The controller 3 may be a pulse width modulator, pulse amplitude modulator, pulse displacement modulator, resistor ladder, current source, voltage source, voltage ladder, switch, transistor, voltage controller, or other controller. The controller 3 generally regulates the current, voltage and/or power through the LED, in response to signals received from the processor 2. In an embodiment, several LEDs 4 with different spectral output may be used. Each of these colors may be driven through separate controllers 3. The processor 2 and controller 3 may be incorporated into one device, e.g., sharing a single semiconductor package. This device may drive several LEDs 4 in series where it has sufficient power output, or the device may drive single LEDs 4 with a corresponding number of outputs. By controlling the LEDs 4 independently, color mixing can be applied for the creation of lighting effects.
 The memory 6 may store algorithms or control programs for controlling the LEDs 4. The memory 6 may also store look-up tables, calibration data, or other values associated with the control signals. The memory 6 may be a read-only memory, programmable memory, programmable read-only memory, electronically erasable programmable read-only memory, random access memory, dynamic random access memory, double data rate random access memory, Rambus direct random access memory, flash memory, or any other volatile or nonvolatile memory for storing program instructions, program data, address information, and program output or other intermediate or final results. A program, for example, may store control signals to operate several different colored LEDs 4.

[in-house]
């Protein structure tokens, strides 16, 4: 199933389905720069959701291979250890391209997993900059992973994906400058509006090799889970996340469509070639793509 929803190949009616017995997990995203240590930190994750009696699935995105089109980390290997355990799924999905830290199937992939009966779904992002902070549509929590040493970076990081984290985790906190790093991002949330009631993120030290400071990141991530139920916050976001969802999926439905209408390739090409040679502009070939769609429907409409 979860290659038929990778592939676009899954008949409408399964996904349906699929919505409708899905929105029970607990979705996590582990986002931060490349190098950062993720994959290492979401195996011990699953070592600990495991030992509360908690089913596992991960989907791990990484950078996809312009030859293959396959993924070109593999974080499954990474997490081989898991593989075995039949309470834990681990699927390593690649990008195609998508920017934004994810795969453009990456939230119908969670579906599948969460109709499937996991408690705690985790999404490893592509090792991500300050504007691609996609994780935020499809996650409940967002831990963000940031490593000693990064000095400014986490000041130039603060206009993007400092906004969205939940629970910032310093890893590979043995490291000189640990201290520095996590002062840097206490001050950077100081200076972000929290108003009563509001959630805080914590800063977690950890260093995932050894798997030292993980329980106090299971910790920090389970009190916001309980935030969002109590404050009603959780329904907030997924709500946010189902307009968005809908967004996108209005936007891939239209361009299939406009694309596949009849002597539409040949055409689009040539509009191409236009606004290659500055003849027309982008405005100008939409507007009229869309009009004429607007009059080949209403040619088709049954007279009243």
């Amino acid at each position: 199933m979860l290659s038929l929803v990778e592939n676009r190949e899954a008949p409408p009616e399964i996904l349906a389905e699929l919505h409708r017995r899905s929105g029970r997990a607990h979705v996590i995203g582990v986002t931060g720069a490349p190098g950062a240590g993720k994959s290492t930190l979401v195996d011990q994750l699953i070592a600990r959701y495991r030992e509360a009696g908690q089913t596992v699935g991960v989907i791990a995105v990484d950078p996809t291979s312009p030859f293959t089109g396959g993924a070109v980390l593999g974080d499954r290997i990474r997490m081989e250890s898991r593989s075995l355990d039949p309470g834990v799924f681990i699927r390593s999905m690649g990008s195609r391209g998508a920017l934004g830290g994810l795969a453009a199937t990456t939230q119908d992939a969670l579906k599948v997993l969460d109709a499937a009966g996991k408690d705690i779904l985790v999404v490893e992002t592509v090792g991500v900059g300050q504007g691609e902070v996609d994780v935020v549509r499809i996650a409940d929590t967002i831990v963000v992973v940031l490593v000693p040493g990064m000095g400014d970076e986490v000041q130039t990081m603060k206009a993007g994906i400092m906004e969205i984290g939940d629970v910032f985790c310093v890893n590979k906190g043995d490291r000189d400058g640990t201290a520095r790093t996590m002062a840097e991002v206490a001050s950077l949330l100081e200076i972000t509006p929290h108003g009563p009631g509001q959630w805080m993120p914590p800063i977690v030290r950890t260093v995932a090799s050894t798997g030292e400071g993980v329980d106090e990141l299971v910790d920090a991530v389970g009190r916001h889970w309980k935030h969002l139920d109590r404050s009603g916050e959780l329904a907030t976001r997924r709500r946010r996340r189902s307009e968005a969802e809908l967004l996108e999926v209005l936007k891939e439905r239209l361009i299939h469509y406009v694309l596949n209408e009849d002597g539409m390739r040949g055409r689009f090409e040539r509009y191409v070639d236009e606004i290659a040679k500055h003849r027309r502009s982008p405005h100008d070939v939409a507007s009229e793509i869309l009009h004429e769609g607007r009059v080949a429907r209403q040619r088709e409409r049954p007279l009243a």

A user interface 1 may also be associated with the processor 2. The user interface 1 may be used to select a program from the memory 6, modify a program from the memory 6, modify a program parameter from the memory 6, select an external signal for control of the LEDs 4, initiate a program, or provide other user interface solutions. Several methods of color mixing and pulse width modulation control are disclosed in U.S. Pat. No. 6,016,038 “Multicolored LED Lighting Method and Apparatus”, the teachings of which are incorporated by reference herein. The processor 2 can also be addressable to receive programming signals addressed to it.